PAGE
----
Psallite sapienter - Sacred music

Gregorius Textor

Civis Illustris
It's difficult to find recordings at all of those chants. Over time a lot of traditions have been terminated.

Thank you for John's proemium. Catherine Emmerick foresaw a time of great tribulation when ceremonies would be shortened of that last part of capital importance... Looks like she prophesied correctly.
About the time when "ceremonies would be shortened of that last part of capital importance" -- are you referring to the Last Gospel at the end of mass? Not the disappearance of chant traditions?
 

Agrippa

Civis Illustris

Αγνή Παρθένε Δέσποινα,

Άχραντε Θεοτόκε,

Παρθένε Μήτηρ Άνασσα,

Πανένδροσέ τε πόκε.

O pure and virgin Lady,

O spotless Theotokos

O Virgin Queen and Mother

O dewy fleece most sacred.
 

Gregorius Textor

Civis Illustris
Alleluia for the Feast of Transfiguration, this Friday, Aug. 6 (3 1/2 minutes)

"Alleluia. Candor est lucis aeternae, speculum sine macula, et imago bonitatis illius." (He is the splendour of eternal light, an unspotted mirror and the image of His goodness. Wisdom 7:26)

 

EstQuodFulmineIungo

Auditor et Discipulus


Attende Domine, et miserere, quia peccavimus tibi.
Ad te Rex summe,
omnium Redemptor,
oculos nostros
sublevamus flentes:
exaudi, Christe,
supplicantum preces.
Attende Domine, et miserere, quia peccavimus tibi.
Dextera Patris,
lapis angularis,
via salutis,
ianua caelestis,
ablue nostri
maculas delicti.
Attende Domine, et miserere, quia peccavimus tibi.
Rogamus, Deus,
tuam maiestatem:
auribus sacris
gemitus exaudi:
crimina nostra
placidus indulge.
Attende Domine, et miserere, quia peccavimus tibi.
Tibi fatemur
crimina admissa:
contrito corde
pandimus occulta:
tua, Redemptor,
pietas ignoscat.
Attende Domine, et miserere, quia peccavimus tibi.
Innocens captus,
nec repugnans ductus;
testibus falsis
pro impiis damnatus
quos redemisti,
tu conserva, Christe.
Attende Domine, et miserere, quia peccavimus tibi.
 

Gregorius Textor

Civis Illustris
Huc sunt pauca sed matura verba pronuntiatione ecclesiastica lecta/dicta de rebus teologiae et de quibusdam aliis.
I don't know which is scarier -- the number of words of this that I understood, on first hearing, or the number of sentences I didn't understand.o_O
He speaks expressively, and that helps.

But, I would like to know -- is this the Roman pronunciation that the Church recommends?
 

Terry S.

Quaestor
Staff member
It sounds to me more like the Italianate ecclesiastical pronunciation.
 

kylefoley202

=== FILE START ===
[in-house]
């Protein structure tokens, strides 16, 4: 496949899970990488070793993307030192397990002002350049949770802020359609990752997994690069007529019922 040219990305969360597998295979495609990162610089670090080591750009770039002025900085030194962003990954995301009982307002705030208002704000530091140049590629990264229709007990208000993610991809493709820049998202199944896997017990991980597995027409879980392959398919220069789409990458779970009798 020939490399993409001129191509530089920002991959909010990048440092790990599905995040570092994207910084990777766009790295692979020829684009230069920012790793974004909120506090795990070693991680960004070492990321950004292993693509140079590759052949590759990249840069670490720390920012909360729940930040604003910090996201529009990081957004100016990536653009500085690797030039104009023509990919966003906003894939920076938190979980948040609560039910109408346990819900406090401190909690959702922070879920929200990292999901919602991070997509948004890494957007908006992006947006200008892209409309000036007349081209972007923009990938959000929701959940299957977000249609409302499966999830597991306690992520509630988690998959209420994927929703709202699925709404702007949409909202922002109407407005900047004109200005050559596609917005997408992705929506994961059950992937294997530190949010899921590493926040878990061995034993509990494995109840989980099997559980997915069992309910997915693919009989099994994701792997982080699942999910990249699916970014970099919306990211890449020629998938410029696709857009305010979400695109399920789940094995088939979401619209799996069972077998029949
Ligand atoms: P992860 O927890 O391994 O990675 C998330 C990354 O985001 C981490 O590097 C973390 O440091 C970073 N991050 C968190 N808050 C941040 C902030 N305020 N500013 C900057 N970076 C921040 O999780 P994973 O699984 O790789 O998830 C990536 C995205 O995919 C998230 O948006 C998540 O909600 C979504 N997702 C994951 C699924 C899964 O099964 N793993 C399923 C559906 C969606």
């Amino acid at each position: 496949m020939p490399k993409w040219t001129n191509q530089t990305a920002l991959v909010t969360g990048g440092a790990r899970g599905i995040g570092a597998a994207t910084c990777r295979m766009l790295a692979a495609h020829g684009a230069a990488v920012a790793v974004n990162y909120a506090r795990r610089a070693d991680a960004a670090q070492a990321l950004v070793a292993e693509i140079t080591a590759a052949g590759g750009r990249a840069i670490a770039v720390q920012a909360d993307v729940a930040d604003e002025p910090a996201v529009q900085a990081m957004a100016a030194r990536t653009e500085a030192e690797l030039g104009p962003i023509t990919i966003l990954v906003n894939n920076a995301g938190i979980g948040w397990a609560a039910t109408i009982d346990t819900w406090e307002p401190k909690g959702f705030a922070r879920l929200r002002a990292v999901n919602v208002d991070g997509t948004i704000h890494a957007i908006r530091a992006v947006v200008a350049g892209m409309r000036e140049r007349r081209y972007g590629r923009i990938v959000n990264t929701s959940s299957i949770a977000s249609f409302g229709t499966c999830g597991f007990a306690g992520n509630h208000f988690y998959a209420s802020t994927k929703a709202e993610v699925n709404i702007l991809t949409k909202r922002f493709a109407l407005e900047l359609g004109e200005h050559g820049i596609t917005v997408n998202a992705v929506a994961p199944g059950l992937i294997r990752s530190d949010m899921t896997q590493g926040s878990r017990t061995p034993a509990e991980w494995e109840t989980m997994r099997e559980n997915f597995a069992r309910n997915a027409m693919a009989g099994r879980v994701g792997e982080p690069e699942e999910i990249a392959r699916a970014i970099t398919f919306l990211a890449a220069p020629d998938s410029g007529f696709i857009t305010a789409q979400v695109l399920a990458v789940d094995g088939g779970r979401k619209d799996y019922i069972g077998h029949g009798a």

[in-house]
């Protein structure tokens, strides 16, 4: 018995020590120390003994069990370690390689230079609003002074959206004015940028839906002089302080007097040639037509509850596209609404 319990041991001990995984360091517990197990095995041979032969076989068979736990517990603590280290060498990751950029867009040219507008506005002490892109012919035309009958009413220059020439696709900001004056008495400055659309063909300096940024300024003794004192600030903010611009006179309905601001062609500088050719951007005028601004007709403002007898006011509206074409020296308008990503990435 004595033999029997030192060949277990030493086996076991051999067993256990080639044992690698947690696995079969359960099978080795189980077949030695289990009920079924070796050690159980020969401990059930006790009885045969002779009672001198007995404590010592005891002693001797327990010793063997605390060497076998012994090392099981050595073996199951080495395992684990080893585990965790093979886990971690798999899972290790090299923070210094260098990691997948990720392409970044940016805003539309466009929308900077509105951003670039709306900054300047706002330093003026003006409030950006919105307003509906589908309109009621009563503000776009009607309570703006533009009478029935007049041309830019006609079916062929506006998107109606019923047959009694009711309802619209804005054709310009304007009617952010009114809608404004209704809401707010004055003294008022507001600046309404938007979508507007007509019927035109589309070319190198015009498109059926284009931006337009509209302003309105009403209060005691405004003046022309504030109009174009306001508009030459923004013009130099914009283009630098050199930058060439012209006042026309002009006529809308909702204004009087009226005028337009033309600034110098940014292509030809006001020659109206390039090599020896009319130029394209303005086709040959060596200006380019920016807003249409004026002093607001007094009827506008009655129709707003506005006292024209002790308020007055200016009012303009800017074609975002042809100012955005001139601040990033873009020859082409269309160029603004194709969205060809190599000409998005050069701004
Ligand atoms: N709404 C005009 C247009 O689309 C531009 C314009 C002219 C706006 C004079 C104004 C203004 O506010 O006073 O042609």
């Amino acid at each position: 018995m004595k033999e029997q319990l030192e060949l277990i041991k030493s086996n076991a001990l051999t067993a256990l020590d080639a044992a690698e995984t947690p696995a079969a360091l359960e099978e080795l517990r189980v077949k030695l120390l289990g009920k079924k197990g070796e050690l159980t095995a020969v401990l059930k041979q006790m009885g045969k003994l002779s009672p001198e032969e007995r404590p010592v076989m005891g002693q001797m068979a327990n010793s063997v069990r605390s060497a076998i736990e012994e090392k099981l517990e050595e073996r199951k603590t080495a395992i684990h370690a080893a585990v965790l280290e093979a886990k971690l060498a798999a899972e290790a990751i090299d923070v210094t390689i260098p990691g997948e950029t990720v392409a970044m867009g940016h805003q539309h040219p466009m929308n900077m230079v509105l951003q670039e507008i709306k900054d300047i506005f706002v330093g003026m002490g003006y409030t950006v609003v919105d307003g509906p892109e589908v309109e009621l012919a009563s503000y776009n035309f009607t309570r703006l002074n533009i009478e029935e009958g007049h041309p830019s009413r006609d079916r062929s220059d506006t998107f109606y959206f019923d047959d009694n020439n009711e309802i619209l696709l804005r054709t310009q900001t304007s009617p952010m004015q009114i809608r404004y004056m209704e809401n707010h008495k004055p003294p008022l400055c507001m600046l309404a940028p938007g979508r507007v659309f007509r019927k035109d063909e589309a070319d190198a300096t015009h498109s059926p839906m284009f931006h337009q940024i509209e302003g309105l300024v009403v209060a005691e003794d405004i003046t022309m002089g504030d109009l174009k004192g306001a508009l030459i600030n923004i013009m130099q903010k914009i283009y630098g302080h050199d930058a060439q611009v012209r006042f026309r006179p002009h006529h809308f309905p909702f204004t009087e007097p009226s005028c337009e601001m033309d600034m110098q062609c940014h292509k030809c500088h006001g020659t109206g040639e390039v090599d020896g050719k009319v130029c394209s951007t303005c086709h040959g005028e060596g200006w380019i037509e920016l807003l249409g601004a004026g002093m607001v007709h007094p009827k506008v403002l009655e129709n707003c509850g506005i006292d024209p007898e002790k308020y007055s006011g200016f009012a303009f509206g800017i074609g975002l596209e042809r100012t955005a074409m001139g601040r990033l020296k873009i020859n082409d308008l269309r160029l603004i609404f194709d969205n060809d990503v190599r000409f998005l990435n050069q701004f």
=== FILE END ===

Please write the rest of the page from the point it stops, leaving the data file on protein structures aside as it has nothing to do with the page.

New Member
Is it possible to post this list on Wikipedia? I don't want to recommend something that has already been recommended.
 

Gregorius Textor

Civis Illustris
Is it possible to post this list on Wikipedia? I don't want to recommend something that has already been recommended.
Are you asking permission to share the list of chants and songs in this thread, by putting them onto a page in Wikipedia? Or what?
 

Gregorius Textor

Civis Illustris
Stephen of Liège, Ad Matutinum: Responsoria: Gloria Patri - Summe Trinitati - Benedicamus Patri et Filio cum Sancto Spiritu (10 minutes).


According to Hello Music Theory, Stephen, was one of the earliest Mediaeval composers whose names we know. Born 850, he was Bishop of Liège 901-920. I learned that "Etienne" is the French form of "Stephen".
 

Gregorius Textor

Civis Illustris
O Virtus Sapientiae -- Hildegard von Bingen (1098-1179).
Three minutes, with text and commentary.

 

EstQuodFulmineIungo

Auditor et Discipulus
But, I would like to know -- is this the Roman pronunciation that the Church recommends?
I don't think there's actually a rule in the CIC about that. As long as we understand each other. But I'm curious What of that guy's pronunciation sounds strange to you? Because if it's the Rs the thing is reciprocal and both pronunciations are acceptable IMHO :D.
I and many other who use the Ecclesiastical pronunciation here (even teachers), often get the "accents" wrong e.g. phrases like these:
... Et iniquitates nostrae abstulerunt nos...
... Domus sanctificationis tuae et gloriae tuae ubi laudaverunt te patres nostri"
and
"et mitte quem missurus es ut auferat ipse jugum captivitatis nostrae"
"noli timere, quare moerore consumeris?"

sometimes are (wrongly) read:
... Et iniquitates nostrae abstulerunt nos...
... Domus sanctificationis tuae et gloriae tuae ubi laudaverunt te patres nostri"
and
"et mitte quem missurus es ut auferat ipse jugum captivitatis nostrae"
"noli timere, quare moerore consumeris?"
I think they get the pronunciation right, though.
 
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